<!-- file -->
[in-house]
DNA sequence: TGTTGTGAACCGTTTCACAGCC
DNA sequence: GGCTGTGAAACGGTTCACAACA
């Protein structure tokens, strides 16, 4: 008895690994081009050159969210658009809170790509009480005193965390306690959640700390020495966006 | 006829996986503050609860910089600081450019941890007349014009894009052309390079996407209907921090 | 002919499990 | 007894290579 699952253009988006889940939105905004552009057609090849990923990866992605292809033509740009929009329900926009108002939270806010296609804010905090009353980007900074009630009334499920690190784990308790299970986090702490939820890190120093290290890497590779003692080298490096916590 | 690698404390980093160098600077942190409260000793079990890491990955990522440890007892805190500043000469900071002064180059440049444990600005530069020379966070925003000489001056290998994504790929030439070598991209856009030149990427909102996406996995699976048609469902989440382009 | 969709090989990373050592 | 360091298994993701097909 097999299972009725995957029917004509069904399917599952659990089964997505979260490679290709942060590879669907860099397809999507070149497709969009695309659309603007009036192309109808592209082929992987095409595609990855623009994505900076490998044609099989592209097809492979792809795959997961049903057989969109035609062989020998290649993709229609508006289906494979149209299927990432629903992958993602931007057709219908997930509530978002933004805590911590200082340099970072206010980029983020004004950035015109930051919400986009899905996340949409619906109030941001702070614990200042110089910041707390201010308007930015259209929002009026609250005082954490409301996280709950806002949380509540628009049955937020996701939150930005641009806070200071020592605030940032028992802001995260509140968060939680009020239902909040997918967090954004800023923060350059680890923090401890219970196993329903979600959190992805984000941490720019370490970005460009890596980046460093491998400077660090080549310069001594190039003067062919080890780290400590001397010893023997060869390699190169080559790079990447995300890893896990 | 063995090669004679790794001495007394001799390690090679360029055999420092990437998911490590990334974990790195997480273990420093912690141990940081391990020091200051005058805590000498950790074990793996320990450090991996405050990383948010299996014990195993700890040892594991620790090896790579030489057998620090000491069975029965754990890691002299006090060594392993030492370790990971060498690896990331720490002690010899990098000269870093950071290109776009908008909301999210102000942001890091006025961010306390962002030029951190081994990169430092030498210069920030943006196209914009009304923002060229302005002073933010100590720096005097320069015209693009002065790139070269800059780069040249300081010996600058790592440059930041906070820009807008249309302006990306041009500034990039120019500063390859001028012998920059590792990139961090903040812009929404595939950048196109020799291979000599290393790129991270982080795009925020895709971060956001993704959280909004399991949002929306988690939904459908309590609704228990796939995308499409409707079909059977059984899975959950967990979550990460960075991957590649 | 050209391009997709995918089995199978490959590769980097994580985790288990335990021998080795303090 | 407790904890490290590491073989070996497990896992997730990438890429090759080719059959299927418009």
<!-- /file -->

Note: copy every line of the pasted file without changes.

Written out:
[in-house]
DNA sequence: TGTTGTGAACCGTTTCACAGCC
DNA sequence: GGCTGTGAAACGGTTCACAACA
């Protein structure tokens, strides 16, 4: 008895690994081009050159969210658009809170790509009480005193965390306690959640700390020495966006 | 006829996986503050609860910089600081450019941890007349014009894009052309390079996407209907921090 | 002919499990 | 007894290579 699952253009988006889940939105905004552009057609090849990923990866992605292809033509740009929009329900926009108002939270806010296609804010905090009353980007900074009630009334499920690190784990308790299970986090702490939820890190120093290290890497590779003692080298490096916590 | 690698404390980093160098600077942190409260000793079990890491990955990522440890007892805190500043000469900071002064180059440049444990600005530069020379966070925003000489001056290998994504790929030439070598991209856009030149990427909102996406996995699976048609469902989440382009 | 969709090989990373050592 | 360091298994993701097909 097999299972009725995957029917004509069904399917599952659990089964997505979260490679290709942060590879669907860099397809999507070149497709969009695309659309603007009036192309109808592209082929992987095409595609990855623009994505900076490998044609099989592209097809492979792809795959997961049903057989969109035609062989020998290649993709229609508006289906494979149209299927990432629903992958993602931007057709219908997930509530978002933004805590911590200082340099970072206010980029983020004004950035015109930051919400986009899905996340949409619906109030941001702070614990200042110089910041707390201010308007930015259209929002009026609250005082954490409301996280709950806002949380509540628009049955937020996701939150930005641009806070200071020592605030940032028992802001995260509140968060939680009020239902909040997918967090954004800023923060350059680890923090401890219970196993329903979600959190992805984000941490720019370490970005460009890596980046460093491998400077660090080549310069001594190039003067062919080890780290400590001397010893023997060869390699190169080559790079990447995300890893896990 | 063995090669004679790794001495007394001799390690090679360029055999420092990437998911490590990334974990790195997480273990420093912690141990940081391990020091200051005058805590000498950790074990793996320990450090991996405050990383948010299996014990195993700890040892594991620790090896790579030489057998620090000491069975029965754990890691002299006090060594392993030492370790990971060498690896990331720490002690010899990098000269870093950071290109776009908008909301999210102000942001890091006025961010306390962002030029951190081994990169430092030498210069920030943006196209914009009304923002060229302005002073933010100590720096005097320069015209693009002065790139070269800059780069040249300081010996600058790592440059930041906070820009807008249309302006990306041009500034990039120019500063390859001028012998920059590792990139961090903040812009929404595939950048196109020799291979000599290393790129991270982080795009925020895709971060956001993704959280909004399991949002929306988690939904459908309590609704228990796939995308499409409707079909059977059984899975959950967990979550990460960075991957590649 | 050209391009997709995918089995199978490959590769980097994580985790288990335990021998080795303090 | 407790904890490290590491073989070996497990896992997730990438890429090759080719059959299927418009």